There is "plenty" to love about this stylish wine, starting with generous aromas of violets, blackberry, nutmeg, and black licorice reminiscent of "Good ‘n Plenty” candy. The aromas are followed by an alluring mix of dark fruit flavors that envelop the palate with accent notes of chocolate and vanilla. The 2005 FAY Cabernet Sauvignon is smooth and silky, with a richness and persistence all the way through the slightly smoky oak finish. Enjoy this expressive wine with Moroccan spiced lamb or duck with Port-cherry sauce.
The FAY vineyard is the land where the story of Stag’s Leap Wine Cellars began back in 1969 when Warren Winiarski tasted Nathan Fay’s 1968 homemade Cabernet. Warren knew, instantly, that he had found what he was searching for—classic elements of fruit and structure, suppleness and balance. It was a style that Warren refers to as "an iron fist in a velvet glove.” As luck would have it, an adjoining prune orchard was for sale. The Winiarski’s purchased the land and planted a vineyard—now known as S.L.V. — and soon after, Stag’s Leap Wine Cellars was born.
|Wine maker notes
|With its excellent quality and abundant crop size, the 2005 vintage has the potential to be among the best of the decade. Heavy rainfall after bud break and during fruit set made for a nervous start to the growing season. Fortunately, temperatures rose following bloom and remained moderate throughout the summer. The late spring rains and moderate temperatures reduced the need for irrigation, and some of our blocks were dry farmed throughout the season. In September, warmer weather arrived with an Indian summer that provided ideal conditions for the final push to ripeness.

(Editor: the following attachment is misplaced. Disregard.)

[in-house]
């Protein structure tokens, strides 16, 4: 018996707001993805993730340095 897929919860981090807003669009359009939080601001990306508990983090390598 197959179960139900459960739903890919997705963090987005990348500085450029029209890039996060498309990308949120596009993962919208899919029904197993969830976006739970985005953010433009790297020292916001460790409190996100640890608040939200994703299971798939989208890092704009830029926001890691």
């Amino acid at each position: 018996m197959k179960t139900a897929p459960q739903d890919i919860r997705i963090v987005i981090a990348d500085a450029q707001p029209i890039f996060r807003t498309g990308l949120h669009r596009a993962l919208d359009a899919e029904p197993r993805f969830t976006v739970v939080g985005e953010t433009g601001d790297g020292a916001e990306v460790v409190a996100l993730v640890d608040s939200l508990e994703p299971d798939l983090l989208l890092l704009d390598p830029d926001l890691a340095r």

|In 1986, Nathan offered to sell his vineyard to the Winiarski family. In his honor, the vineyard was named FAY. By the time we acquired the vineyard, many of the vines were nearly a quarter-century old and nearing the end of their best growing years. We embarked on an ambitious replanting program, experimenting with rootstocks, row orientation, and trellising to attain optimal expression of the terroir. Our replanting efforts are now fully realized and all vineyard blocks are in production. Vineyard blocks on the eastern slope, closest to the Palisades, contribute structural components derived from the volcanic soils there, while the more aromatic components come from the vineyard blocks on the western alluvial upland. When blended together, we achieve the classic expression of "an iron fist in a velvet glove."